Author Topic: New Zealand Weather Summary for 1930  (Read 538 times)

Offline Sheldybett

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New Zealand Weather Summary for 1930
« on: June 06, 2019, 05:57:02 PM »
BRIEF SUMMARY OF THE WEATHER FOR 1930.

January, in addition to being very stormy, was the next wettest January to the record one of 1923. Rainfall was almost everywhere above normal.

February provided a marked contrast with January as regards precipitation. Most of the Dominion experienced a deficiency, Hawke's Bay, Wellington, and the South Island having only about half the normal totals. Heavy rains were, however, experienced between Poverty Bay and East Cape.

March was even drier than February, the North Island suffering on this occasion more than the South. Much less than half the average rainfall was recorded. The fine weather enabled harvesting operations to be carried out under favourable conditions.

Over most of the Dominion the dry conditions continued throughout April. Frosts were rather numerous. Severe thunderstorms occurred on the 9th in the Motueka and Moutere districts, accompanied by very heavy rain. In parts of the Moutere hills record floods were experienced.

The dry spell was broken in the second half of May, which was stormy and showery. The total rainfall for the month was still, however, almost everywhere below the average.

In June the weather was at times stormy. Frosts were numerous and rather severe. Rainfall remained below normal, except in the far North and South. Nelson, Marlborough, and the interior of the South Island continued to suffer from a severe shortage.

July was very cold and stormy, with frequent hail, and, in the ranges, snowstorms. Nelson, Marlborough, and the interior of the South Island continued to experience very dry conditions. On the 5th and 6th there was flooding in the Auckland Province, especially the southern part, a series of cyclones being responsible for the rainfall.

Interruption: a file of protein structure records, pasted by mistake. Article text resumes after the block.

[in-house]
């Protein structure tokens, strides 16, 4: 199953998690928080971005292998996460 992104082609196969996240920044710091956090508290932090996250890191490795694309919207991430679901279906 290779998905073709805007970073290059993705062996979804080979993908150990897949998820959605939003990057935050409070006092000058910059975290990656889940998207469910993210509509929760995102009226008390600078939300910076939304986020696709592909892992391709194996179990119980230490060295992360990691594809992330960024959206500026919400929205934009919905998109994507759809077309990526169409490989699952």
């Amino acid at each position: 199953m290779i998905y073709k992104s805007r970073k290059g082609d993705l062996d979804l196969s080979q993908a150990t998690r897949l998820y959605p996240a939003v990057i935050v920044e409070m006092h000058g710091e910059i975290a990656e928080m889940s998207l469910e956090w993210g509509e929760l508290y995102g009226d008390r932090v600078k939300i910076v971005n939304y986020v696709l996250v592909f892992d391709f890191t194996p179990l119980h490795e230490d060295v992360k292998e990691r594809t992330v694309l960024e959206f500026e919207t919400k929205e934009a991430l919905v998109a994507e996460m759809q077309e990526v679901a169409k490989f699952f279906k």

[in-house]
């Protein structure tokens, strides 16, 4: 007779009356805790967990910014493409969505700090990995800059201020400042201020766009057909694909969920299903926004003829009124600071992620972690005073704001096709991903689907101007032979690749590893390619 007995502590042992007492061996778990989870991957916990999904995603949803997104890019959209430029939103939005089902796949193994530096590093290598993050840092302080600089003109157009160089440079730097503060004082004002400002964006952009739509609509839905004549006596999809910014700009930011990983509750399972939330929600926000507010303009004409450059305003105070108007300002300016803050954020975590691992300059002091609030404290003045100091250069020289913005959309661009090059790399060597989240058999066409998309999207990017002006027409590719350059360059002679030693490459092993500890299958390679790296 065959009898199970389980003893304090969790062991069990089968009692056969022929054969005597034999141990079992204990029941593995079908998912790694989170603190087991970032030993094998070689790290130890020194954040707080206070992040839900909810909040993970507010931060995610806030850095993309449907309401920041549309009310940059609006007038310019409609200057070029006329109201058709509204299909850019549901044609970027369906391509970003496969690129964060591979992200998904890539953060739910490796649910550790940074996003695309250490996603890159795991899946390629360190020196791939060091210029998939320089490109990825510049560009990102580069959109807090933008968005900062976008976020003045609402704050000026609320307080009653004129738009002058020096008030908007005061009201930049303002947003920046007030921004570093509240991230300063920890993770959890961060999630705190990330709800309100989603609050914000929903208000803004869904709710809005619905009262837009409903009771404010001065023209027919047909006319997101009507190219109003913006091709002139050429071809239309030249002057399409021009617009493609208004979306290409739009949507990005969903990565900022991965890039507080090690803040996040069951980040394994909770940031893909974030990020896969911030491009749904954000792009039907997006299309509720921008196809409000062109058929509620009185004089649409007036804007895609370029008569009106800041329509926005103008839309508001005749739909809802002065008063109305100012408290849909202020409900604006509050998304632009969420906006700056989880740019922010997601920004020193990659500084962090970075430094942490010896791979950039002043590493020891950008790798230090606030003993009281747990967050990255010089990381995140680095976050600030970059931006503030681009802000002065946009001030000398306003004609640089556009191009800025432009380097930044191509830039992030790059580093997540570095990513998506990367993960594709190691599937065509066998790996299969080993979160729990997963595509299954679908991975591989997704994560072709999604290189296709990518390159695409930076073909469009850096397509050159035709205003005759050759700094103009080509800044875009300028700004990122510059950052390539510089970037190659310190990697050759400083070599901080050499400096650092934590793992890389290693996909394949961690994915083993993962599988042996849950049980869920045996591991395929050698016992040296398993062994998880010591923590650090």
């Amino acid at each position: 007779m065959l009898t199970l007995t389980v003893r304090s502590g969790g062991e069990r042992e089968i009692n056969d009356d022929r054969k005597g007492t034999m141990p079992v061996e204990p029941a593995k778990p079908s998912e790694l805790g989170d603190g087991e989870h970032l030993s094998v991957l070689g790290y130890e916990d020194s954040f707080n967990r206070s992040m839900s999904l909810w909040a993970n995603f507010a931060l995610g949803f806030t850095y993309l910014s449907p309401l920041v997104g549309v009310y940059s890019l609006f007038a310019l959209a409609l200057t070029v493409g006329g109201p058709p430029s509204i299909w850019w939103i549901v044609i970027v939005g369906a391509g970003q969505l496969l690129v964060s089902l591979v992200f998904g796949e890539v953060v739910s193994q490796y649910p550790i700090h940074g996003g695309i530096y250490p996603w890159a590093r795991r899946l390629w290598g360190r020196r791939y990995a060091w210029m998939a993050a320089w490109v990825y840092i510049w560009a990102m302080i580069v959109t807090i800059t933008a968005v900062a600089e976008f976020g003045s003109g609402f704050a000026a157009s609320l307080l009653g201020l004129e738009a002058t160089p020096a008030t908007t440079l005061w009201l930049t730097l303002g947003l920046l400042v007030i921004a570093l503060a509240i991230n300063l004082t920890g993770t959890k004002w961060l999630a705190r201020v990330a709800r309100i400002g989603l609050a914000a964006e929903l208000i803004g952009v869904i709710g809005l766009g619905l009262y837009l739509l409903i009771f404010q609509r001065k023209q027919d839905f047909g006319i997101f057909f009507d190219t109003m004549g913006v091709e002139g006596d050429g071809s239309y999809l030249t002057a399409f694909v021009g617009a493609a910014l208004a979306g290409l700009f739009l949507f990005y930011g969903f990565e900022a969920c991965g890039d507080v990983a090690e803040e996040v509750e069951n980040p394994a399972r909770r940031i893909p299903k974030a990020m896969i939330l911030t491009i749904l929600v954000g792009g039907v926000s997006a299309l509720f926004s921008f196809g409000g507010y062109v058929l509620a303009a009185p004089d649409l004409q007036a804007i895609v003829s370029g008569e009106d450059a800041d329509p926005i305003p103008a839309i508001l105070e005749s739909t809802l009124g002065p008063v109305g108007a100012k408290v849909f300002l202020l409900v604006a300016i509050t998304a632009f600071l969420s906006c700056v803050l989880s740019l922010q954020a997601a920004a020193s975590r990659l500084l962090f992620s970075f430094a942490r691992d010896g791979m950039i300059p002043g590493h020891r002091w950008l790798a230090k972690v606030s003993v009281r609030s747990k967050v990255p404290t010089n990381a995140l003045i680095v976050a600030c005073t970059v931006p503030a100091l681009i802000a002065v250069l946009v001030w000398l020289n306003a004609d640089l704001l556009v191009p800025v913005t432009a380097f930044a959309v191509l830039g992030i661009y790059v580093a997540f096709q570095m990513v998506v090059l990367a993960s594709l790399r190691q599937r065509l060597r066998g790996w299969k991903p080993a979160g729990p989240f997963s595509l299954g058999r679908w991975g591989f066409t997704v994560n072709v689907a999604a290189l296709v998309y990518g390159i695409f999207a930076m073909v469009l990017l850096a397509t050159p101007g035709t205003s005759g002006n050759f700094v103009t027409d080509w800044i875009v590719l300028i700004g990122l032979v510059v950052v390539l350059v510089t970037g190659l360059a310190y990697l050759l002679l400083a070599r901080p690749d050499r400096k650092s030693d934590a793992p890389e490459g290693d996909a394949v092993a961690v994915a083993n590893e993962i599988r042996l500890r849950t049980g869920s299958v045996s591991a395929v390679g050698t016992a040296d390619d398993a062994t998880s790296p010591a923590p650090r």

Rain was more plentiful in August, the North Island and the east coast of the South Island having more than the normal. The second half of the month, also, was mild, and growth commenced in pastures. Floods occurred in the Heathcote River at Christchurch at the end of the first week of the month following continued rain.

September saw a return to cold and stormy weather. A considerable mortality resulted amongst new-born lambs, and the growth of vegetation was retarded. Gisborne had the first fall of snow for many years. Better rainfalls were experienced in eastern districts.

In October the weather remained cold and stormy and the season backward. Precipitation was below normal in most districts. Severe south-westerly gales on the 25th did considerable damage in the locality of Auckland.

In November there was much stormy weather of the westerly type. Rainfall was above or below normal according to whether the aspect was westerly or easterly. Severe floods occurred on the 26th in the Hutt Valley and at Otaki. For the third month in succession, mean temperatures were the lowest experienced in the respective months since the taking of records commenced.

Rainfall was much below normal in December, and temperatures still low at most stations.

The Year 1930 was remarkable for being one of the coldest and also one of the driest on record. 1902 was colder and 1884 and 1912 were about equally cold, but in no other years, since 1864 at least, have temperatures been so low. For the Dominion as a whole, possibly no year has been as dry as 1930. In the greater part of Canterbury and Otago, however, precipitation was approximately normal, while in the North Island 1914 and 1919 were rather drier. It was in the western half of the South Island that the deficiencies in 1930 were most marked.

As would be expected from the foregoing there was a relative absence of westerly and a prevalence of southerly winds. Snow and hail storms were frequent, though not especially heavy.

In spite of the severe conditions, the year was, in general, a good one for stock and crops. In Hawke's Bay the cold and dry winter and spring were responsible for some heavy losses of sheep.

THE NEW ZEALAND OFFICIAL YEAR-BOOK, 1932.


Sheldybett

Offline Rwood

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Re: New Zealand Weather Summary for 1930
« Reply #1 on: June 06, 2019, 08:59:12 PM »
An exceptionally cold year, but with lighter winds than normal and a prolonged run of anticyclonic conditions in autumn. For the west of the South Island and much of the hinterland it was the driest year on record, or close to that. Sunnier than the long term average in most areas.


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